• Numeracy and English, a second language can be advantageous
  • Leadership and experience managing staff members (Hospitality Manager/Leisure Club Manager)
  • Sales and customer service skills
  • Organisation and multitasking
  • Good time management
  • Ability to work long hours, evenings, and weekends
  • Active listening
  • Excellent interpersonal skills
  • Decision making
  • Positivity
  • Receptiveness
  • Team-working and collaboration
  • Problem-solving skills
  • Stress management
  • Objectivity
  • Physical fitness
  • Committed/commitment to career development
  • Aware and adaptable
  • Detail-orientated/attention to detail

Hospitality And Leisure Qualifications And Education

The education and qualifications employers might seek depend on the sector, career, and level of seniority, but could include:

  • A Bachelor’s Degree in Hospitality Management, Hotel Management, or Hospitality Business Management
  • Level 3 Diploma in Hospitality Supervision and Leadership
  • Level 4 Diploma in Hospitality Leadership
  • Level 2 Certificate in Cleaning Principles
  • Personal Trainer Qualification

Required Hospitality And Leisure Experience And Training

Work experience and training for the UK hospitality, leisure, and tourism sectors is advantageous and might include hospitality management experience (for management opportunities), MS Office proficiency, reservation system proficiency, health and safety knowledge (including fire safety), and CPR, AED, and First Aid certification.

Hospitality And Leisure Job Description FAQs

Here we answer your questions on hospitality, leisure, and tourism industry job titles and job descriptions.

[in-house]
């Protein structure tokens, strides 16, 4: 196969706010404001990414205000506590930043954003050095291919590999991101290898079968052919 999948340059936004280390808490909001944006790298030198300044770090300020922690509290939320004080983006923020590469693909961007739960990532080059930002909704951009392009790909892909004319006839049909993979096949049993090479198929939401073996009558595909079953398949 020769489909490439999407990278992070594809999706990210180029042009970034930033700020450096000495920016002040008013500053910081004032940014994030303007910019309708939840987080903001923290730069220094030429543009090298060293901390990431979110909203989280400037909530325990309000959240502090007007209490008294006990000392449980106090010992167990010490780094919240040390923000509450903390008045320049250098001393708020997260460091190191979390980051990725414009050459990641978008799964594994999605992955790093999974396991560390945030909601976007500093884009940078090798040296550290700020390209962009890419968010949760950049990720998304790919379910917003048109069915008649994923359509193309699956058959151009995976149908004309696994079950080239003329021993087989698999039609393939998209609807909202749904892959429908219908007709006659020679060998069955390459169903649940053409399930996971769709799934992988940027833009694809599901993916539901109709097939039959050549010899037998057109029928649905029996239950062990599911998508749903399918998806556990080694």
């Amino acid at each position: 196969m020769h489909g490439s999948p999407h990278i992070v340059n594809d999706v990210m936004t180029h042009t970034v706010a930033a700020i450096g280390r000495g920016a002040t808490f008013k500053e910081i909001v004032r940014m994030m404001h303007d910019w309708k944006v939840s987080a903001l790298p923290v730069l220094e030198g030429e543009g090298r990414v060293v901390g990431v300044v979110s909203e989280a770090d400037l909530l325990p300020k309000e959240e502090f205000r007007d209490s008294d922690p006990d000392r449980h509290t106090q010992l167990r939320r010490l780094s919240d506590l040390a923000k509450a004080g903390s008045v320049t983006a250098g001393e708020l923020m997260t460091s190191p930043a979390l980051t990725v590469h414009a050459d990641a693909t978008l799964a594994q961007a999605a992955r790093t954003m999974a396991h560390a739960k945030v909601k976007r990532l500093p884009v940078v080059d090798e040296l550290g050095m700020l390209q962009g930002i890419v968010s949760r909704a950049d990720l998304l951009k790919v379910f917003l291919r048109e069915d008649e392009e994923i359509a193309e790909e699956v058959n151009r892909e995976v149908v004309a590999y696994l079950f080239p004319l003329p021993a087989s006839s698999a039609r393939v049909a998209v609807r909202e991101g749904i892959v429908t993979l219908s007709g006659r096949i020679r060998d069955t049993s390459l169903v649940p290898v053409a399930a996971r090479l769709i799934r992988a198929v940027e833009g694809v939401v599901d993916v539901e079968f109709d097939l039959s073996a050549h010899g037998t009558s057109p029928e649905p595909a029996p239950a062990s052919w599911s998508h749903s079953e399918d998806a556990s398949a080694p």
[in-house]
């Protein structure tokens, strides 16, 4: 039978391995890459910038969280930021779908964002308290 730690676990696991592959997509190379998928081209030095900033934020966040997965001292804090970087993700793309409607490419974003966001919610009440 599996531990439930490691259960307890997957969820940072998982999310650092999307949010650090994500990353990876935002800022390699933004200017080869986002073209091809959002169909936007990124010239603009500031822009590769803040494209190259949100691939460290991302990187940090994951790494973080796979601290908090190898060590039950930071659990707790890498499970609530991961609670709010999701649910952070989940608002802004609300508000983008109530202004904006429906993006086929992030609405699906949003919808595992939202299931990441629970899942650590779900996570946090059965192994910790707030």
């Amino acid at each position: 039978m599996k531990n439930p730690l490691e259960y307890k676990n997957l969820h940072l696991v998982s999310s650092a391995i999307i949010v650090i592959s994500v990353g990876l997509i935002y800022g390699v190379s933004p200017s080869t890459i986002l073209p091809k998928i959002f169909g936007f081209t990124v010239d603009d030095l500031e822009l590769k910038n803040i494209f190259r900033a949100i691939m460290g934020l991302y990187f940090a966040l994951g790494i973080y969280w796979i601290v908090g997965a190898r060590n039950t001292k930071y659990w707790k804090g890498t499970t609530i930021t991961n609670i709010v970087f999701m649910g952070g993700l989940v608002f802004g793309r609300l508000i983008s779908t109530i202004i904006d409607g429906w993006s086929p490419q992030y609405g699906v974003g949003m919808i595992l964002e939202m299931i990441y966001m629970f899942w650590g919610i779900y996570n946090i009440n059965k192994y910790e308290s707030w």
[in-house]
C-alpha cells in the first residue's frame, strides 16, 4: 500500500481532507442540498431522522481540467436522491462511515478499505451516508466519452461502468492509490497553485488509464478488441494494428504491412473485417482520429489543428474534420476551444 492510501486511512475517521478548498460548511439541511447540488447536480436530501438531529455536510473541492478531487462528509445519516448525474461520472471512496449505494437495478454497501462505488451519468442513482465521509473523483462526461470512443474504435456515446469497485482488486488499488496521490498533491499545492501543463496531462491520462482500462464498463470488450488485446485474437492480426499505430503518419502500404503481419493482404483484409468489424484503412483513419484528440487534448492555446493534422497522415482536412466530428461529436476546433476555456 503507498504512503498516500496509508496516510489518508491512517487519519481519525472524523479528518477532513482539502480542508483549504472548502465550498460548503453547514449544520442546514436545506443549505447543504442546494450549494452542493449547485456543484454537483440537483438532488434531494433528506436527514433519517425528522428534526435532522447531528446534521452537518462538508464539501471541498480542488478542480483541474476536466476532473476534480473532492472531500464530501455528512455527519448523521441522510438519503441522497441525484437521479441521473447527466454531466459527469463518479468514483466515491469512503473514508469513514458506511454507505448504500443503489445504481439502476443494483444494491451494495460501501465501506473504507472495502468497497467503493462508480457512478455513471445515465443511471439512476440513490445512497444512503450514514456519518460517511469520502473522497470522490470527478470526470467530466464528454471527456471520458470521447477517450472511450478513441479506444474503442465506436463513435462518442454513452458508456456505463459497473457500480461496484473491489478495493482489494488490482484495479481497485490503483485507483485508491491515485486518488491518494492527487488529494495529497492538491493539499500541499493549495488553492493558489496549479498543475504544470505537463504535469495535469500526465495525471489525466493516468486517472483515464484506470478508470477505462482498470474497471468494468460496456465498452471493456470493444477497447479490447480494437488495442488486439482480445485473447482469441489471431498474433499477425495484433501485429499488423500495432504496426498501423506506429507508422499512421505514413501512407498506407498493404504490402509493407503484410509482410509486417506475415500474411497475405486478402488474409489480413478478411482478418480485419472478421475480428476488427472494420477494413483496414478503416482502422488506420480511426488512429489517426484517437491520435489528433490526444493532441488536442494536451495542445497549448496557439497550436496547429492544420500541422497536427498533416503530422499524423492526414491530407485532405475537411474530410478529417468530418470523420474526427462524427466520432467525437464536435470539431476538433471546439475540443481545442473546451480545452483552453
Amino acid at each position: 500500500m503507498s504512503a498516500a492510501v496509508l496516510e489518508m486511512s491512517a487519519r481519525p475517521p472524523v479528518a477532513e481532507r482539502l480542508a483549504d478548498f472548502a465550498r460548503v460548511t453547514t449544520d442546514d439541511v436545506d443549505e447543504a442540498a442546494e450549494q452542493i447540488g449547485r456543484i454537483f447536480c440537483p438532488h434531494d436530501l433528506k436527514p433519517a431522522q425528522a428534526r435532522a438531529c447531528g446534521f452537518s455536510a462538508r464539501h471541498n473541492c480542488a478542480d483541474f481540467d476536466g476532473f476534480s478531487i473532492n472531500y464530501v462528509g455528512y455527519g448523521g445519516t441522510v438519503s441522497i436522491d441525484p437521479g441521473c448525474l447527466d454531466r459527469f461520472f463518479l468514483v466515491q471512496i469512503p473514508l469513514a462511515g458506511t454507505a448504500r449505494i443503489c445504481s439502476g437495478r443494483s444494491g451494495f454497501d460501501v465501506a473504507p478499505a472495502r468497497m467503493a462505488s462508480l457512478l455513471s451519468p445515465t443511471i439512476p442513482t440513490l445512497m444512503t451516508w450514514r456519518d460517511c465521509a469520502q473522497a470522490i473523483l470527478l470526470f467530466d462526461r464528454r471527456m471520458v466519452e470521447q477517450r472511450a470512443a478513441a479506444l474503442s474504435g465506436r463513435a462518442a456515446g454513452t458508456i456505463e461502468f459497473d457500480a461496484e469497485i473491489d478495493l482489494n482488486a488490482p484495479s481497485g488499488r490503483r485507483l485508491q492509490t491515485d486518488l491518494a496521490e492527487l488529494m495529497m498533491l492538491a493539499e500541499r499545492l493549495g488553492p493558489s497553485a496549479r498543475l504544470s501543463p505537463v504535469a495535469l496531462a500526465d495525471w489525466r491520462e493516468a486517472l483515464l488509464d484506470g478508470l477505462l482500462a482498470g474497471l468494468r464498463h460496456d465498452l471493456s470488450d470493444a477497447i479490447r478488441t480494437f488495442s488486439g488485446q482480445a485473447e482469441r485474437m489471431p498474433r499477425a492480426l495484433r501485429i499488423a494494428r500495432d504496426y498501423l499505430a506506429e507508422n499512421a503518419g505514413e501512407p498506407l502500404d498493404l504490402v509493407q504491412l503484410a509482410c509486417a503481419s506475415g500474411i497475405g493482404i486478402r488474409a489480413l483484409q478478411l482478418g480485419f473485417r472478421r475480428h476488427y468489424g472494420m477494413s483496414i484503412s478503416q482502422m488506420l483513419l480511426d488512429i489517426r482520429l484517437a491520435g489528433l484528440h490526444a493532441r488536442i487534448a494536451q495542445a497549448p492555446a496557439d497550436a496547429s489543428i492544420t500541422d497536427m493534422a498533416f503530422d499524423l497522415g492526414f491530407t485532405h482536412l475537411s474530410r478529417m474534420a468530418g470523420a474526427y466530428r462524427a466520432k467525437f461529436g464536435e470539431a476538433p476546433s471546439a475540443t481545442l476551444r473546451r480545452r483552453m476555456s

There are many roles and job titles, including hospitality manager, housekeeping, chef, and personal trainer. Restaurant managers, catering managers, and marketing professionals also work in the hospitality industry.


A hospitality industry worker may manage staff, enforce the company’s quality charter, or provide services for guests or participants.


Advertising jobs on multiple job boards or niche career job boards will help when recruiting candidates with the skills and ability you need.


A Hospitality Manager job description should define at least four basic responsibilities; hire qualified personnel, oversee compliance with regulations and company policies, ensure sales targets are achieved, and ensure excellent customer service.


Chef tiers include Kitchen Porter, Commis Chef (Junior Chef), Chef de Partie (Station Chef), Sous Chef (Deputy Chef), Chef de Cuisine (Head Chef), and Executive Chef.


Job advertising for hospitality careers will differ based on the hospitality skills, position, daily operations, and establishment. It will help to prepare a job description that you can leverage for a recruitment strategy that encompasses advertising on general and specialist hospitality sector job boards, social media, and employee referrals. Your hiring strategy might also include having a presence at hospitality conferences, events, and online with organisations or professional bodies.

To ensure hiring success, it will help to prepare a job description for job boards that includes keywords a candidate may search for and select the proper job title. Your job description should define the job and the job advert should promote your company’s culture and values and state if you are recruiting for full time, part time, permanent, or temporary (seasonal) hospitality jobs.

Flat fee recruitment solutions continue to deliver the best results when recruiting a hospitality manager or operations staff. Hiring People facilitates the process with one submission that automatically posts your careers and jobs across many job boards. The one submission approach saves significant time and hassle.


A hospitality job description is a document that sets out the role’s duties, tasks, and key skills. Putting these in black and white is vital and will help you find the ideal hospitality staff for a position that directly affects the customer satisfaction, safety, reputation, profitability and success of your company.

An effective job description should be transparent and clearly set out who you are, who you want, what they will do, and why hospitality industry professionals might want to work for you. It helps tremendously to use language and jargon that connects with and engages your audience.

When you get all of this right and include the best words to use when writing hospitality job descriptions, you will get job applications from qualified candidates that closely match your ideal person specification.